The Journal of American Medical Association recently published a study that found that for nursing home residents, breast cancer surgery can do more damage than good to their health.
About 6,000 nursing home residents were examined for the study and they all had inpatient breast cancer surgery within the past ten years. The average age was 82 years old. 31 to 42 percent of these patients died within a year of undergoing the surgery.
According to Kaiser Health News and an interview with Dr. Victoria Tang, lead author and an assistant professor of geriatrics and hospital medicine at the University of California-San Francisco, “Tang said she suspects that many of the women died of underlying health problems or complications related to surgery, which can further weaken older patients. Patients who were the least able to take care of themselves before surgery, for example, were the most likely to die within the following year. Dementia also increased the risk of death.”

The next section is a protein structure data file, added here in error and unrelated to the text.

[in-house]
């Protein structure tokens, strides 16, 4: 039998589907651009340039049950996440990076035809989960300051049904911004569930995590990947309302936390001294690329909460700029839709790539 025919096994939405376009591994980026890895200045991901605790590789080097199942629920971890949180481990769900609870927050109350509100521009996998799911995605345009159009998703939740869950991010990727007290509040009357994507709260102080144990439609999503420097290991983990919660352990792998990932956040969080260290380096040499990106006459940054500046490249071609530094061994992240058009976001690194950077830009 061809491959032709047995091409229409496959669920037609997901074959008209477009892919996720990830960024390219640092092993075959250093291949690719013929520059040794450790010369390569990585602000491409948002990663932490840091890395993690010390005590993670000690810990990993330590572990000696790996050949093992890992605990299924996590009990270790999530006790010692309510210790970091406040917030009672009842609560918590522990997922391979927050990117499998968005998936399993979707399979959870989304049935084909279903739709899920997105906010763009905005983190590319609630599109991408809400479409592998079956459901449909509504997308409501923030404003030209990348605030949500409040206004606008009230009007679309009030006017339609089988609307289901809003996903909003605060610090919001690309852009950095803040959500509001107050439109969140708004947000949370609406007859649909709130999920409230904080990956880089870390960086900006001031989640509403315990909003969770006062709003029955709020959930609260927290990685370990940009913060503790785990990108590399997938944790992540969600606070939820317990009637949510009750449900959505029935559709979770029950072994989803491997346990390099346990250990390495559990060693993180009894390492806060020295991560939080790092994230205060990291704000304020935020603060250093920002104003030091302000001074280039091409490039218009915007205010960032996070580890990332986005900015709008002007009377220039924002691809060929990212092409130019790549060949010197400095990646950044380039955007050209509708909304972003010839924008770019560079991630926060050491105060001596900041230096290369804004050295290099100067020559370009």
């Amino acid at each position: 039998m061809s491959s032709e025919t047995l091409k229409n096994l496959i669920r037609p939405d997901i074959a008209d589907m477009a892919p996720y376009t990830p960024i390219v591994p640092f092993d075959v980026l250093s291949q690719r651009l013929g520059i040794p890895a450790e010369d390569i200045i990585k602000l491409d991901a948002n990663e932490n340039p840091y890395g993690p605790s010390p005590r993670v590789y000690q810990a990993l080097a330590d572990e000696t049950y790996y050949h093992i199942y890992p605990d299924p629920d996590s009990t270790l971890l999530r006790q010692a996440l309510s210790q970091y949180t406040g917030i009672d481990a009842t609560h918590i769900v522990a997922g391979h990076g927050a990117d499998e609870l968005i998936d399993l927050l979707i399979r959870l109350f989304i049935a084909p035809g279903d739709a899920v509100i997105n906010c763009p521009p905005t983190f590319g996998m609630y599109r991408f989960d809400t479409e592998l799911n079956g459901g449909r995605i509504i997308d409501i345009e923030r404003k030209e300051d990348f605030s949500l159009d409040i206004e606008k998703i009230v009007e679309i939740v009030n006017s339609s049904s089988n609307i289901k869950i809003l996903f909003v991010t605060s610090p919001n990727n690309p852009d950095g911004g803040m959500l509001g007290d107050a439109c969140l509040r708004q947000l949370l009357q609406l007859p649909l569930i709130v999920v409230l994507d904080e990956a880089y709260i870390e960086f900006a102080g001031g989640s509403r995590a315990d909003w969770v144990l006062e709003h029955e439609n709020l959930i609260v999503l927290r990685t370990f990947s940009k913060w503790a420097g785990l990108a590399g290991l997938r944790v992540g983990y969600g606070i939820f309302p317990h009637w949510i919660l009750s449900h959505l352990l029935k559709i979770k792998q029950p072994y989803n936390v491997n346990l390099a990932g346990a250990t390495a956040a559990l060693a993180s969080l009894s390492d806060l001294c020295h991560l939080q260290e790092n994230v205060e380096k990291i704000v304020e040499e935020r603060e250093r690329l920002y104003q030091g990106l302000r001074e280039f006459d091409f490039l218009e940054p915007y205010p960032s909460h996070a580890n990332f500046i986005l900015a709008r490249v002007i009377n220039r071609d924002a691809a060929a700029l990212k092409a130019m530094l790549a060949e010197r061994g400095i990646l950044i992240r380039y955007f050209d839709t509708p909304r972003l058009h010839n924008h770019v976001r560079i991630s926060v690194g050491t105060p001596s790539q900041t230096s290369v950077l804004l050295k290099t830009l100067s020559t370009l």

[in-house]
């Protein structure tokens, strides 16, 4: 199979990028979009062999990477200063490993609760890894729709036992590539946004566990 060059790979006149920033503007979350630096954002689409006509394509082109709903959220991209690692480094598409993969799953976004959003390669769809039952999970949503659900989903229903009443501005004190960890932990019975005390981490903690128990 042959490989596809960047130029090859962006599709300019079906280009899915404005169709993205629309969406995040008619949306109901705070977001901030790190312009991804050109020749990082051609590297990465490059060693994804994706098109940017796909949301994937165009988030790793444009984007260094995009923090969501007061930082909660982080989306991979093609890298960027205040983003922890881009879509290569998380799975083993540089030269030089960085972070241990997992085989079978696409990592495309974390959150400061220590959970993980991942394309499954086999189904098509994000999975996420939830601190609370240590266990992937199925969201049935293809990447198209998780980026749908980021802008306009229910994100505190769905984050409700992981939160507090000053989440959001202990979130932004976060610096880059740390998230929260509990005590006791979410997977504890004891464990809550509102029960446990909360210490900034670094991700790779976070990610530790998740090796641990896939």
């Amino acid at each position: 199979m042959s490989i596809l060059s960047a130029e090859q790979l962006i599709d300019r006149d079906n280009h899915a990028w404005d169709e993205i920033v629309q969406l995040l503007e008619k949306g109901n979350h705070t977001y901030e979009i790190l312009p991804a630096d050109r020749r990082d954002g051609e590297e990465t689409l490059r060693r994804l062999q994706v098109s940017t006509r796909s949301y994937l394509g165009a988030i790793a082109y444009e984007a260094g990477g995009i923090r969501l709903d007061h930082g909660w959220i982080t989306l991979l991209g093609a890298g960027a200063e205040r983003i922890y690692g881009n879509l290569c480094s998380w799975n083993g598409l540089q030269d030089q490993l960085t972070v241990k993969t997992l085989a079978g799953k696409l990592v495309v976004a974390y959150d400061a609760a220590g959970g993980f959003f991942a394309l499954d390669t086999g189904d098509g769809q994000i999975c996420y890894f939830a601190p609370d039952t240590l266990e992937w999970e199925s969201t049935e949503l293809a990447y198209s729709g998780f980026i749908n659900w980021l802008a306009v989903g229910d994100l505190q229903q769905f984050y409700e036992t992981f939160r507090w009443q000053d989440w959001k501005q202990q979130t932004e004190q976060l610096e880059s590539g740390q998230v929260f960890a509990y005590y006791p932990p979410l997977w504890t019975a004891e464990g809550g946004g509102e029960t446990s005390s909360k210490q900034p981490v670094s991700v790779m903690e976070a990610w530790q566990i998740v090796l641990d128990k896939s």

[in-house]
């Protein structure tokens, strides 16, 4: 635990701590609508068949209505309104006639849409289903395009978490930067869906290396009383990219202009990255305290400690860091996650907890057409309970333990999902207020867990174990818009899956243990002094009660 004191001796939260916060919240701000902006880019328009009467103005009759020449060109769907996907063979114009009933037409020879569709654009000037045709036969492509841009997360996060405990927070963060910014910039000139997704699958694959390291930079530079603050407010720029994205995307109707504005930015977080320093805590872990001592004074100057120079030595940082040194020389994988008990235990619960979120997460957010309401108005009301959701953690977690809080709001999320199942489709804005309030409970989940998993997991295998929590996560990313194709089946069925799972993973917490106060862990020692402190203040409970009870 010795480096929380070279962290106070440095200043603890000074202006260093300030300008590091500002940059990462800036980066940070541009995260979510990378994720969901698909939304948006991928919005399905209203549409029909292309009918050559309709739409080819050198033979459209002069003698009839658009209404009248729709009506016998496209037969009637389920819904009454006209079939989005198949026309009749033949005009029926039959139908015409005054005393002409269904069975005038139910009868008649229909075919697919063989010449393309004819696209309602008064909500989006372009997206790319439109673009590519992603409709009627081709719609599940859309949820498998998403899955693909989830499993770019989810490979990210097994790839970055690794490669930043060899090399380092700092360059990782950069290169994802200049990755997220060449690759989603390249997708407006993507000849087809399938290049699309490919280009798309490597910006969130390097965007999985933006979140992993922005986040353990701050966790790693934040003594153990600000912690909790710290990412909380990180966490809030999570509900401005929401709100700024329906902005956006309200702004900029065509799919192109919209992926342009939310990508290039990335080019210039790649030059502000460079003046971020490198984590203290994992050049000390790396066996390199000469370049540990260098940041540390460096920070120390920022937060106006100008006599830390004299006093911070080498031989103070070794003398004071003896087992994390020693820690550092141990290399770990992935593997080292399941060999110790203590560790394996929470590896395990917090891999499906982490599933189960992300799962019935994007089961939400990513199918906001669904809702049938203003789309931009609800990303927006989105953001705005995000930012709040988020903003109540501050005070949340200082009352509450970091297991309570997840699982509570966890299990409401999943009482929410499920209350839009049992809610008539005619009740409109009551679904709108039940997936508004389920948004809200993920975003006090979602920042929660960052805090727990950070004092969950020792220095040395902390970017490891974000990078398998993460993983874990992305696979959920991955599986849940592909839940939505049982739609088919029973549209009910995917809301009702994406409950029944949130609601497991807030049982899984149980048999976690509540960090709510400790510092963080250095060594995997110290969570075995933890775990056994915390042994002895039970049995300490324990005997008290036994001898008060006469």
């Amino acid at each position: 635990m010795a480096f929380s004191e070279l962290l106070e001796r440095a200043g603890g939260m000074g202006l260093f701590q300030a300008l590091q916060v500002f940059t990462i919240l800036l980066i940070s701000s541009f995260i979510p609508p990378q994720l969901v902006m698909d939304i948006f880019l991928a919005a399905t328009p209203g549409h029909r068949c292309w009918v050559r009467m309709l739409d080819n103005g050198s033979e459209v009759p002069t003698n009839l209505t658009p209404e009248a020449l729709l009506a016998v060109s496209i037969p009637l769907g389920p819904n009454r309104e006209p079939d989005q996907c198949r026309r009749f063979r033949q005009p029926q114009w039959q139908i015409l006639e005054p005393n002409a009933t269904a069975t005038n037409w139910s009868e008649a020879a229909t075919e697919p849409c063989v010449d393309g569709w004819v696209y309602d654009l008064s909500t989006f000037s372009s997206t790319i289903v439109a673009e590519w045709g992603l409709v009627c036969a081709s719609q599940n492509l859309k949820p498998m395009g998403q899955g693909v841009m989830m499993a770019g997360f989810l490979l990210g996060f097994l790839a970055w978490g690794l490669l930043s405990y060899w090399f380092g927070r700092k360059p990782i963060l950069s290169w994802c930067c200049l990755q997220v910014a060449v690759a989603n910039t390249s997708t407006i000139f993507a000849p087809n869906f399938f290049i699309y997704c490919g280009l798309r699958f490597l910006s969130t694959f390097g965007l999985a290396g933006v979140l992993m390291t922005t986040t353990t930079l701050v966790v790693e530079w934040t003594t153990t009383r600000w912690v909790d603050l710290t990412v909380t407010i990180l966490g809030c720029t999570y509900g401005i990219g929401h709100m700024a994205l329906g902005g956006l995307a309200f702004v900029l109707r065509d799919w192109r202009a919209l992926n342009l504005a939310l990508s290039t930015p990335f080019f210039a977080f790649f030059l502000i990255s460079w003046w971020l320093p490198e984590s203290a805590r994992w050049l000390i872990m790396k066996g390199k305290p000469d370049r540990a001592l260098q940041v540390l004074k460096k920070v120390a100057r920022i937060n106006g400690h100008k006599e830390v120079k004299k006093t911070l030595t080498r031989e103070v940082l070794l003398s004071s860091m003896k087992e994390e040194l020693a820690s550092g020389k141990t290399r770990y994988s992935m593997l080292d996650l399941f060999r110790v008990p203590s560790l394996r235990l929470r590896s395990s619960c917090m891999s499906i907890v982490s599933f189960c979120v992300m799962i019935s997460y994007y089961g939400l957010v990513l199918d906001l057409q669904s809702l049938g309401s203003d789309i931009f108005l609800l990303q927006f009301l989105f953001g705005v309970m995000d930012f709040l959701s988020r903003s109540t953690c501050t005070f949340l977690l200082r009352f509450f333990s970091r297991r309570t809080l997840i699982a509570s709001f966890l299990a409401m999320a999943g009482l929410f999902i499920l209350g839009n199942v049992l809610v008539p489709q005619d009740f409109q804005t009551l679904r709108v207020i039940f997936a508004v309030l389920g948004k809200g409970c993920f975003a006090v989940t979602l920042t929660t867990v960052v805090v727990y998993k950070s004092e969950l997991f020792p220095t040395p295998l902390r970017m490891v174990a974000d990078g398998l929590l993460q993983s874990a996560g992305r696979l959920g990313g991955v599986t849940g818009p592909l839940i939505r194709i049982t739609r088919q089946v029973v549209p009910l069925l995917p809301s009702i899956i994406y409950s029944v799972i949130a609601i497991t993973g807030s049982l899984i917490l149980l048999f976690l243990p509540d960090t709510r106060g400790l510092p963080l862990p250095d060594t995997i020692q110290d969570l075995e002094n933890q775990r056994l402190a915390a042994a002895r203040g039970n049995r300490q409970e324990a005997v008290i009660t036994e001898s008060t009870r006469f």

When it comes to breast cancer, it progresses much slower in the elderly and can take a decade to turn fatal. However, Tang’s research found that many of the studies patients got sicker and less independent in the year following the surgery.
While there are many factors that were not included, such as healthier nursing home patients who did not receive surgery, Tang and her colleagues said that their findings suggest that breast cancer should be treated differently in patients who are frail.
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